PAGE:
A sermon by Margaret Hall
A little girl was having a battle of wills with her mother. Finally the mum had had enough. She said, “Go and sit in the corner, right now! Don’t get up till I say so!” The little girl went to the corner and sat down. But she called out, ” I’m sitting down on the outside, but I’m standing up on the inside!”
That sort of tension isn’t unfamiliar to us. We know what we want, and it’s often quite different from the way things are. We also know what God wants – that we should love him and love our neighbor – but other desires war within us. So we mutter away to ourselves, or toss and turn at night, feeling generally out-of-sorts.
Beyond our own inner turmoil are the conflicts we see all around us, with families and ethnic groups and nations seemingly unable to live at peace with each other. The prophet Isaiah wrote that God will keep in perfect peace those whose minds are stayed on him. That sounds great, but can it really be true?
Here’s what the prophet Isaiah said to God about inner peace: “You will keep in perfect peace all whose thoughts are fixed on you, because they trust in you.”
Trusting in God doesn’t make much sense to people who feel he’s unknowable because we can’t see or hear him. To see him, and know whether he’s worth trusting, would be possible only if he himself made himself visible. And there we have the central pillar of the Christian faith – that God has made himself visible in the person of Jesus. To quote the apostle Paul, ‘All God’s fullness was pleased to dwell in Christ’. So when Jesus’ friends were confused and anxious, he said to them: “Don’t let your hearts be troubled. Trust in God. Trust also in me.”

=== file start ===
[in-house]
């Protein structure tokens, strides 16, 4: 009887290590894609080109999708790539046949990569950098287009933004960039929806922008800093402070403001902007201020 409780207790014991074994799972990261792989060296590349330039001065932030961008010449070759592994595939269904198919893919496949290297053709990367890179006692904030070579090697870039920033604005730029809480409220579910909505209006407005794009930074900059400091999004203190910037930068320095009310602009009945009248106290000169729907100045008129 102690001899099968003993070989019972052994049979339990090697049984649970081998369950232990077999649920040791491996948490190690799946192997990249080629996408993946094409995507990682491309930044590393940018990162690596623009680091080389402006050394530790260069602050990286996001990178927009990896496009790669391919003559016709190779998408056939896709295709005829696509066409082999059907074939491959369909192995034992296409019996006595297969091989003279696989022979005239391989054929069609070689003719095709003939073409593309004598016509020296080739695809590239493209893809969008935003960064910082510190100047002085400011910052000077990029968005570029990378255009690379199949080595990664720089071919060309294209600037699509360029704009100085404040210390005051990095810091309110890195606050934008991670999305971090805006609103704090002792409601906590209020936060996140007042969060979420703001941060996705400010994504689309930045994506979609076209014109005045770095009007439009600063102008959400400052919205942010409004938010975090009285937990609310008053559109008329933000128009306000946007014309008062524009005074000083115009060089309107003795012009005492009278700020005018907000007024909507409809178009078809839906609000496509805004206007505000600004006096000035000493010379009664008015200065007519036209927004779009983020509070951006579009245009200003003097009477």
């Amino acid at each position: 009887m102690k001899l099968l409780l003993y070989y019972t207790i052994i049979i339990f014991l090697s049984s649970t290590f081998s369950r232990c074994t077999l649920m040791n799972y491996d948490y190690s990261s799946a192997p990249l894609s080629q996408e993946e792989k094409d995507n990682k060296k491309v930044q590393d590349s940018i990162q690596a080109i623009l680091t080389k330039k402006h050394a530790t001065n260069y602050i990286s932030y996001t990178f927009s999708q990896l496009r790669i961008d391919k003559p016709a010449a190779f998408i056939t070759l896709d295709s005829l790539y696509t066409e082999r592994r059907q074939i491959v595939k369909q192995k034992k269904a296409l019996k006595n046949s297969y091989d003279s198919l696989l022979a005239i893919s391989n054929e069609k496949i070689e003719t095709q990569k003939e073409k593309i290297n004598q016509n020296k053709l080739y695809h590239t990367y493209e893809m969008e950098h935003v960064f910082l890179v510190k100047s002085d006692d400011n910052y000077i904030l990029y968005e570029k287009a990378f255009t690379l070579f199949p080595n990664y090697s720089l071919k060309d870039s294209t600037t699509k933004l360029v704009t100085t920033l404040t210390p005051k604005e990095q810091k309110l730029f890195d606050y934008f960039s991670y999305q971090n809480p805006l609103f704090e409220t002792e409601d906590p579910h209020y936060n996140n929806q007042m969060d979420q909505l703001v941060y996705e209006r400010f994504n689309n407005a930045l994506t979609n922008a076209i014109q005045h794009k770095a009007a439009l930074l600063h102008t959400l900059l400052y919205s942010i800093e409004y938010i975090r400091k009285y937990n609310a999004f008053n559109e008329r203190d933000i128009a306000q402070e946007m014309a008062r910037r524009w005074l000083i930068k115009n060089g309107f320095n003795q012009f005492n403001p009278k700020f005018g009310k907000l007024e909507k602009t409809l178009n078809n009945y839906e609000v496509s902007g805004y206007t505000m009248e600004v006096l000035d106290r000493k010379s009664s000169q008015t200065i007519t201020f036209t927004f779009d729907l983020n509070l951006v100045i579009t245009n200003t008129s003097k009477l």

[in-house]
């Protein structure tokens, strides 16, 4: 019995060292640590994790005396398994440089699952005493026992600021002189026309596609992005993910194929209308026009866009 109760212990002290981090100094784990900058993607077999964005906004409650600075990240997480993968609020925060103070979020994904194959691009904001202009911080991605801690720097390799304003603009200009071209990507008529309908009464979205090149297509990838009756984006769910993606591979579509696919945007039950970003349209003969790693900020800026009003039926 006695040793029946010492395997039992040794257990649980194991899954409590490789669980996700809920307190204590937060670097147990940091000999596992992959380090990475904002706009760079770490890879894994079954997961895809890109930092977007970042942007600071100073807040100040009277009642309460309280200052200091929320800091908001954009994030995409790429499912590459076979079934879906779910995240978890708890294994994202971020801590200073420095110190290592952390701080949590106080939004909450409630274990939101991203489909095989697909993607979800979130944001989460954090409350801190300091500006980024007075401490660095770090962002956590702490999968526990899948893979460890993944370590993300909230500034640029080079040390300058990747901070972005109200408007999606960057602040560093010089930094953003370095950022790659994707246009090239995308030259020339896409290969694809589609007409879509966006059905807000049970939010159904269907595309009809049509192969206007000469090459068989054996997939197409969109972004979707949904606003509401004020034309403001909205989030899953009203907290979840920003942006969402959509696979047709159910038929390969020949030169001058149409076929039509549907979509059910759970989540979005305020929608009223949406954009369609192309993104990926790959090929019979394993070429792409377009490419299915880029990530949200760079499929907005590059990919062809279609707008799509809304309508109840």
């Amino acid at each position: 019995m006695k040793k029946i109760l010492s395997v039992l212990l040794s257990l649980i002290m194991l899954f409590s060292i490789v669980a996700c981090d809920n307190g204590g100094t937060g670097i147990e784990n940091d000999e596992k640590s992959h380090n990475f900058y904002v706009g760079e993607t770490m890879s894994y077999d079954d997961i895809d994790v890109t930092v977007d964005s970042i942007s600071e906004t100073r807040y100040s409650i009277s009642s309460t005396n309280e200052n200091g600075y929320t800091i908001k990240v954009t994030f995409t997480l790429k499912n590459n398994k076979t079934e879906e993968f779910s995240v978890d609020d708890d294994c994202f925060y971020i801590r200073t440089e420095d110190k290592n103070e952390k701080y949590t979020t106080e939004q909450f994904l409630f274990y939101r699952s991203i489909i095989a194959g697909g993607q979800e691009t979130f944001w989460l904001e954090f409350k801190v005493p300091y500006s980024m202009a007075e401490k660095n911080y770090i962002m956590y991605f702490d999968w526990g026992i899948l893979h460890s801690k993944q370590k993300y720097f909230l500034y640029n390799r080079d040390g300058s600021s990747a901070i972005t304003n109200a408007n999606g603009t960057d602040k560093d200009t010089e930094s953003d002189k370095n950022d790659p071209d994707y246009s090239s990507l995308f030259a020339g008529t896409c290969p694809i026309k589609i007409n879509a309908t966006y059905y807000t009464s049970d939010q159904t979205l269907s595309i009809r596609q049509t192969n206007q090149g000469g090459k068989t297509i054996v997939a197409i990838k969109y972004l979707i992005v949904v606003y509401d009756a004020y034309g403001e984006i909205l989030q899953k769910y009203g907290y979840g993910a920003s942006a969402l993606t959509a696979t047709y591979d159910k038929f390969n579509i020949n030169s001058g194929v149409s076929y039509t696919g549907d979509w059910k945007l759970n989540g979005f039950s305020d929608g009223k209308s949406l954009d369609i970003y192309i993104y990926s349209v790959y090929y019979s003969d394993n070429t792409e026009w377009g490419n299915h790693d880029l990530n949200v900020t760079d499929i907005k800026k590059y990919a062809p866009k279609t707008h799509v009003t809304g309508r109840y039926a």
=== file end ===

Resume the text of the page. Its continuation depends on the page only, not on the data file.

What are we to trust him for? First and foremost, for the forgiveness he alone can give. One day he said to a paralyzed man, “Your sins are forgiven.” The religious leaders who’d come to check him out were horrified. “Who is this fellow who speaks blasphemy?” they said. “Only God can forgive sin!” Jesus said to them, “So that you’ll know I do have authority on earth to forgive sins …. He turned to the paralyzed man and said, “I tell you, get up, take up your mat and go home.” Immediately he stood up, took what he’d been lying on, and went home praising God.
Quite a lot of the Bible is taken up with explaining what Jesus’ authority to forgive is based on. Way back in the time of Moses a system of sacrifices was set up, to impress upon people the awful cost of their failure to love each other and honour God. A long line of prophets called people to turn away from the self-focus that damages relationships, and come back to God. At the end of that long line was John the Baptizer – the prophet who pointed out Jesus as the Lamb of God – the sacrifice God provided to take away the sin of the world.